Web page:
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Oculus's Nate Mitchell on Valve vs. Rift, Touch controller vs. Xbox gamepad, and more

Hayden Dingman | July 20, 2015
Oculus VR's VP of product explains why the Rift headset will ship with an Xbox 360 gamepad, but not the Oculus Touch VR controller.

Are you at all worried people will buy Touch and nobody will develop for it?
NM: I think the other thing when you get compared to Kinect and the Wii Fit board or these things-"Do I really want to game with this thing?"

You talk to most gamers out there, you ask "Do you love gaming with Kinect?" Most gamers are probably going to say...no. Take what you will from that. I think a lot of accessories have followed that trajectory.

I think what's different about Touch, and you'll have to tell me, is that when you play with Touch-most people are coming out of the Touch demo saying "I want that right now. It's awesome. The experiences it enables are so cool I want to play more games like that." I think what you're going to see is developers opting into Touch because they can do brand new stuff, gamers opting into Touch because they want that experience. If both those things go really well-plus we're investing ourselves in the ecosystem-we should be able to get to a really good spot. And then for Gen 2 or Gen 3 of VR we can see what's working and what's not.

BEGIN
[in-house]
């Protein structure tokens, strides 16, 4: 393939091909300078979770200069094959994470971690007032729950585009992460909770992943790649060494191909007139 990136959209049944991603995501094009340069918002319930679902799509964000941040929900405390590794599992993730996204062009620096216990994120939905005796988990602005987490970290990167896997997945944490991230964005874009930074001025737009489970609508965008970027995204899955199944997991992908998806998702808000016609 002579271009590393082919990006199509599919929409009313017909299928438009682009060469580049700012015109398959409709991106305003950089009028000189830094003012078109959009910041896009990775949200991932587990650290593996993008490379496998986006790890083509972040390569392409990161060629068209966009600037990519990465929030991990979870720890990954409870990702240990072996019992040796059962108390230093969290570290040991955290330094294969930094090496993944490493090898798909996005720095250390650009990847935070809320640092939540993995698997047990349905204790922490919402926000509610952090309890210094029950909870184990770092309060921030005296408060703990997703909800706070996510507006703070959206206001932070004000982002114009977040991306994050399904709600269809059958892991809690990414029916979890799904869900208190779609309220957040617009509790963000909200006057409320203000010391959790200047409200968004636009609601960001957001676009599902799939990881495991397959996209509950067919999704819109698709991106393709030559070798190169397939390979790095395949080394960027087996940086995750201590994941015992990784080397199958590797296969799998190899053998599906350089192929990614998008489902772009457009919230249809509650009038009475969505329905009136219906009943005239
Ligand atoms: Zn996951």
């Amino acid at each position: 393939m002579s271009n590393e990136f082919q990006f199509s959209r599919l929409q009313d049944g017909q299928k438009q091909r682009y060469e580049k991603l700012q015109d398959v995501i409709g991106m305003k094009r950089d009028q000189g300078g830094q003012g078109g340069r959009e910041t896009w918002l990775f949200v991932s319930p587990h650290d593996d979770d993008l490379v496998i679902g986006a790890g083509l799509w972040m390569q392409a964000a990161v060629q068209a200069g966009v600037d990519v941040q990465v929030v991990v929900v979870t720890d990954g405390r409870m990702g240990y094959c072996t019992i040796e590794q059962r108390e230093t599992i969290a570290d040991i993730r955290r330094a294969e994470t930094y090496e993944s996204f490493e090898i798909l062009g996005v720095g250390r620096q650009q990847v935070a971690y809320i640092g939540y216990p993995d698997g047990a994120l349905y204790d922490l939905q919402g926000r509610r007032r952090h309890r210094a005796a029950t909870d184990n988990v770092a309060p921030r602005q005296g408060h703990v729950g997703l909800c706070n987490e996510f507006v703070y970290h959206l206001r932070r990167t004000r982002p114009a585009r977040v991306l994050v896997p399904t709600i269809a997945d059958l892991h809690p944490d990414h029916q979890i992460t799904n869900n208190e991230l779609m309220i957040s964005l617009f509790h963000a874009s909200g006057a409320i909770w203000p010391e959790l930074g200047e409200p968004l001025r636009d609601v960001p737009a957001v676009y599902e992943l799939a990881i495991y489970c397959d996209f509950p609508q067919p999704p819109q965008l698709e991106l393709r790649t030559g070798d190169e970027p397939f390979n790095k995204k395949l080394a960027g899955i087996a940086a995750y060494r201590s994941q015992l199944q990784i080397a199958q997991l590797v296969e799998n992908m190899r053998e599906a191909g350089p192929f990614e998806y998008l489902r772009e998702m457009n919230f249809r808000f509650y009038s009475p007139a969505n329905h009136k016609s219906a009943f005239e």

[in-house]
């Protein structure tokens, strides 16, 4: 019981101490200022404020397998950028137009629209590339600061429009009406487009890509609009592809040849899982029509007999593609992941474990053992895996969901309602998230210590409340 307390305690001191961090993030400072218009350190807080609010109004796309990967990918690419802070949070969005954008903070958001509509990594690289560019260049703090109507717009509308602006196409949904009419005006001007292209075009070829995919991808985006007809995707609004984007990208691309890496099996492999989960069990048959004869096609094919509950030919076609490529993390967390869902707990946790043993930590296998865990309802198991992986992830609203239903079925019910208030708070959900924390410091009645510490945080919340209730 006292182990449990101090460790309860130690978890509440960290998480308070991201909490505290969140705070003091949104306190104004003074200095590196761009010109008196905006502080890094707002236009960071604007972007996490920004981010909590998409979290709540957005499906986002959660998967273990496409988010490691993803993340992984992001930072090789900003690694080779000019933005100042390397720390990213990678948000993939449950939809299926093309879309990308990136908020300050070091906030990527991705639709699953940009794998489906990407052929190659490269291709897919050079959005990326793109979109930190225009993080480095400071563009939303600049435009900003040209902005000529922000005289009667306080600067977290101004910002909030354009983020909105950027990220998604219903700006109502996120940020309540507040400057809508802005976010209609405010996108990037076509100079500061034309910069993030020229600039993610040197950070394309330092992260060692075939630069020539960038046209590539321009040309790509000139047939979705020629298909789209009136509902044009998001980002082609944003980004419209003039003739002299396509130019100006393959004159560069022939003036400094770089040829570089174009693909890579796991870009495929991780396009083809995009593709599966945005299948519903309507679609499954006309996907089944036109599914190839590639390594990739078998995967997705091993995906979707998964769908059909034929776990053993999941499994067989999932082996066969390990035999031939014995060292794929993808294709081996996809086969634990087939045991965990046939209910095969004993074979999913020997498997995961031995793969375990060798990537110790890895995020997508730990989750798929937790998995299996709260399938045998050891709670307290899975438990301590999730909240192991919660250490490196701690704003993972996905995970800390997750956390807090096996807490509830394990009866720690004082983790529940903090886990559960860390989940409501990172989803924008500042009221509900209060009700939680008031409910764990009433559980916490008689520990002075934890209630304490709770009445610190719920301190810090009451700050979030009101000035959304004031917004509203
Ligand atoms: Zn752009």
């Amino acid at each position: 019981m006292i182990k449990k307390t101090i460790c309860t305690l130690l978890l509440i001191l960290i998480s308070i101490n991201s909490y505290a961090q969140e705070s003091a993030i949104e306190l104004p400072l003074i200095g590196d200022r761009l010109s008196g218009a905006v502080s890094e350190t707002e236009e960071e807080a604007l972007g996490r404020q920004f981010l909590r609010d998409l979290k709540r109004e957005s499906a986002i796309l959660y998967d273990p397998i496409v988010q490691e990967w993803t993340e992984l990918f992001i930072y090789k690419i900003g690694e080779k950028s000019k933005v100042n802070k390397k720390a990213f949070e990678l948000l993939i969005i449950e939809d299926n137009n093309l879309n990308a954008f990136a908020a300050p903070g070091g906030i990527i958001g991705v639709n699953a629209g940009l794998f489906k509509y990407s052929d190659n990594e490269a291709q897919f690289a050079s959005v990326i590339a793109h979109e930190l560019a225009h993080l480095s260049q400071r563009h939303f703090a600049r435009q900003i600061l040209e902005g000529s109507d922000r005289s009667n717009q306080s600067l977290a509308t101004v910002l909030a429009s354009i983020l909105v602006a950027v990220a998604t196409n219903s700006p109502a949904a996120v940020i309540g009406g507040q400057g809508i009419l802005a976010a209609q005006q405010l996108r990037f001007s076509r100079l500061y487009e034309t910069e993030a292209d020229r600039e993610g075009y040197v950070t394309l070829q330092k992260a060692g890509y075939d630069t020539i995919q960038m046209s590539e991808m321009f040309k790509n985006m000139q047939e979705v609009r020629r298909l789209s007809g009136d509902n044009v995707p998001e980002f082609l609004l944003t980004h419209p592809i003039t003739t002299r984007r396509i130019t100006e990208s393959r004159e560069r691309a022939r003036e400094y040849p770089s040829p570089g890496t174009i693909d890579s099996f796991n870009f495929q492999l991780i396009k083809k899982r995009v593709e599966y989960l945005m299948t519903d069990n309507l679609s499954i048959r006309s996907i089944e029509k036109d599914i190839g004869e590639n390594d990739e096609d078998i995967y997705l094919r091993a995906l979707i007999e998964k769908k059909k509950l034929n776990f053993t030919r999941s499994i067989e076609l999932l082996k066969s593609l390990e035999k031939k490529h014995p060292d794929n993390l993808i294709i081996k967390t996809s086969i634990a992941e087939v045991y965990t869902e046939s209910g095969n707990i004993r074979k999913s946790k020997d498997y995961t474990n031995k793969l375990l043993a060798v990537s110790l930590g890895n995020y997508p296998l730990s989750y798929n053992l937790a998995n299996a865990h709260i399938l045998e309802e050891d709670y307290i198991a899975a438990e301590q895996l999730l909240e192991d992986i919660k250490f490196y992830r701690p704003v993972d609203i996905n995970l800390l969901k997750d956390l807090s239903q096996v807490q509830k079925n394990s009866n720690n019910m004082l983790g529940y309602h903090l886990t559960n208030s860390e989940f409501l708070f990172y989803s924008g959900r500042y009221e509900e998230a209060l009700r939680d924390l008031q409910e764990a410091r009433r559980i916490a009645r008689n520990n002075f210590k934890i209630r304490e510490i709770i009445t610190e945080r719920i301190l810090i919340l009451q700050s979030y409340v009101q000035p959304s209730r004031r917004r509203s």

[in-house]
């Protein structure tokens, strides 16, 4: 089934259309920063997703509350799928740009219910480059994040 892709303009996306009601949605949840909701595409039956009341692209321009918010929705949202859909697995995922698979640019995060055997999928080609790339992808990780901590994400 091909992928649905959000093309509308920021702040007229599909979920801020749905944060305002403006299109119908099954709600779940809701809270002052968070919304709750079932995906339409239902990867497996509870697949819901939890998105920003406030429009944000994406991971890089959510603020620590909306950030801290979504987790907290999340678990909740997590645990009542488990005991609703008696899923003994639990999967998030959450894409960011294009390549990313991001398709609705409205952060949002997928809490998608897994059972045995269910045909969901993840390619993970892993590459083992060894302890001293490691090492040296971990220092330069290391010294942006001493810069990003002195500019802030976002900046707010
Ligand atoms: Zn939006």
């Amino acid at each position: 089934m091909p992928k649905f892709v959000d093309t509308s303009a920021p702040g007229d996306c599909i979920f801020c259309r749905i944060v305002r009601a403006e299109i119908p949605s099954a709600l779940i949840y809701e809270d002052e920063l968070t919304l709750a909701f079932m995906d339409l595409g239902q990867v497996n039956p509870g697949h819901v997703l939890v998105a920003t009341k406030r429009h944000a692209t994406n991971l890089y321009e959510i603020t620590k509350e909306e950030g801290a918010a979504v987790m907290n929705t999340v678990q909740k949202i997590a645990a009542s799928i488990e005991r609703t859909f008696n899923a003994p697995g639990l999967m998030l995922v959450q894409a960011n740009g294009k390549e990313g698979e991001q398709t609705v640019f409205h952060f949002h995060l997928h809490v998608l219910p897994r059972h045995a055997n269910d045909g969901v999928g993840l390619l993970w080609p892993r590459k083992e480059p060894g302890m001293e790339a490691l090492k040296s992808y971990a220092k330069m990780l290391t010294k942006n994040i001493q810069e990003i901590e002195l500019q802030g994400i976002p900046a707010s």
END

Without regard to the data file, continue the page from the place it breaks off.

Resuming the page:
oculus  rift oculus touch june 11 2015
HAYDEN DINGMAN/

Ultimately we see different vectors for input. If you want a third-person gaming experience, the Xbox controller right now is better than Touch. It's more ergonomic, it's more comfortable, it sits in your lap. And you just know it. It's an extension of you.

On the other hand, you can't reach out and use a lightsaber or use the Force with a gamepad. You need Touch. This is why we see these different vectors for input and why we have different devices for different experiences. I think we'll see in Generation 2 where this all lands, both with us and with everyone else doing development.

It's not a perfect recipe, by the way. Your question still stands. "Okay, but are Touch developers going to be able to make awesome amounts of money when it launches?" Probably not. It's going to be a slower road. But I think we'll see adoption much faster because of all those different pieces I just outlined.

VR is very hard to explain and sell to people who haven't tried it. What are you doing to combat that? And do you worry that because the Xbox is your default control scheme, that that alienates people who aren't hardcore gaming fans? Whereas Touch might be more intuitive?
NM: Yes. I think Touch is a step in the right direction, definitely. We don't want the gamepad to alienate folks. And we're looking at other ways to help with that.

 

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